This issue is devoted to the sixth group of sixteen flag stamps of the Member States of the U.N. The first eight consist of Grenada, Federal Republic of Germany, Saudi Arabia, Mexico, Uganda, Sao Tome and Principe, Union of Soviet Socialist Republics, and India.
One of the interesting flags in this series is Saudi Arabia’s. Adopted in 1973, it is green, the color traditionally associated with the Islamic religion. The population of Saudi Arabia consists almost totally of Arab Muslims who follow this faith. It is not surprising this flag bears an Islamic religious inscription in ornate-Arabic script.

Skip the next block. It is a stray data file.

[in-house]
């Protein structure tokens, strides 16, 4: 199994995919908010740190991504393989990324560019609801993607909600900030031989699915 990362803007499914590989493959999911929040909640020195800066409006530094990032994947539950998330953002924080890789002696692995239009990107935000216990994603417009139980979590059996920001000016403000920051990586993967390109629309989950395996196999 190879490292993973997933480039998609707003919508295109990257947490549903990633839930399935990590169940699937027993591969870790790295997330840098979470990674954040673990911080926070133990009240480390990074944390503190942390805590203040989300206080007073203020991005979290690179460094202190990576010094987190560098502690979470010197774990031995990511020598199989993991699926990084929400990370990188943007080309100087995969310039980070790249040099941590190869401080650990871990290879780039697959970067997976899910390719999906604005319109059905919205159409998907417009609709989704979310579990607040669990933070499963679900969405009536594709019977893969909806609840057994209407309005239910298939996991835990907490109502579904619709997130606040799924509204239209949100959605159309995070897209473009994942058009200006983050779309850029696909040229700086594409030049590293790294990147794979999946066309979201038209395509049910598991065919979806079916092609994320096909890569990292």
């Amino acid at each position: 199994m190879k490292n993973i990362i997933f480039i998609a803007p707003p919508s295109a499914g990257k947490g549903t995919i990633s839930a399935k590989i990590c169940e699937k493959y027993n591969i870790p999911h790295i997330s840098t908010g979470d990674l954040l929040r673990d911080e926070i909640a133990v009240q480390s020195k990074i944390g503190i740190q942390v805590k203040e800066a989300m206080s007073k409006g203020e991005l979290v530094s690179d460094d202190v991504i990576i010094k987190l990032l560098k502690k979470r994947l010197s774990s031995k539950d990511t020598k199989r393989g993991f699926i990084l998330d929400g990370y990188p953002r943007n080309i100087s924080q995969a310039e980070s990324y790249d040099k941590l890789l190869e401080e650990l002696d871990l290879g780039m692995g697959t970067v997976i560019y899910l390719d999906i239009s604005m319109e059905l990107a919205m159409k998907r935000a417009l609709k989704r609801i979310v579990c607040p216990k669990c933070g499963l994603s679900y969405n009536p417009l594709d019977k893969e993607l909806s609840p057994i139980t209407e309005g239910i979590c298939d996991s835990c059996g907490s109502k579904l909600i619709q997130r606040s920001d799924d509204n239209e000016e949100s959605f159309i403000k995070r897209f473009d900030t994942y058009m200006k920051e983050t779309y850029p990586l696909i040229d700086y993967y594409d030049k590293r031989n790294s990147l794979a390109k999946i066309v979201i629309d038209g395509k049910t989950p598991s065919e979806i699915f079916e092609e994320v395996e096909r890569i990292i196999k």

Sao Tome and Principe is an African nation comprised of two main islands and several small ones off the coast of Africa. Its flag has green horizontal stripes symbolizing forest and sea, a yellow one for the soil, and a red triangle representing the struggle for freedom. Two black stars stand for the nation’s two main islands.
The colors on Uganda’s flag all have great significance to the country. The black stripes stand for African - since most Ugandans are black Africans. Yellow and red stripes stand for the sun and brotherhood, respectively.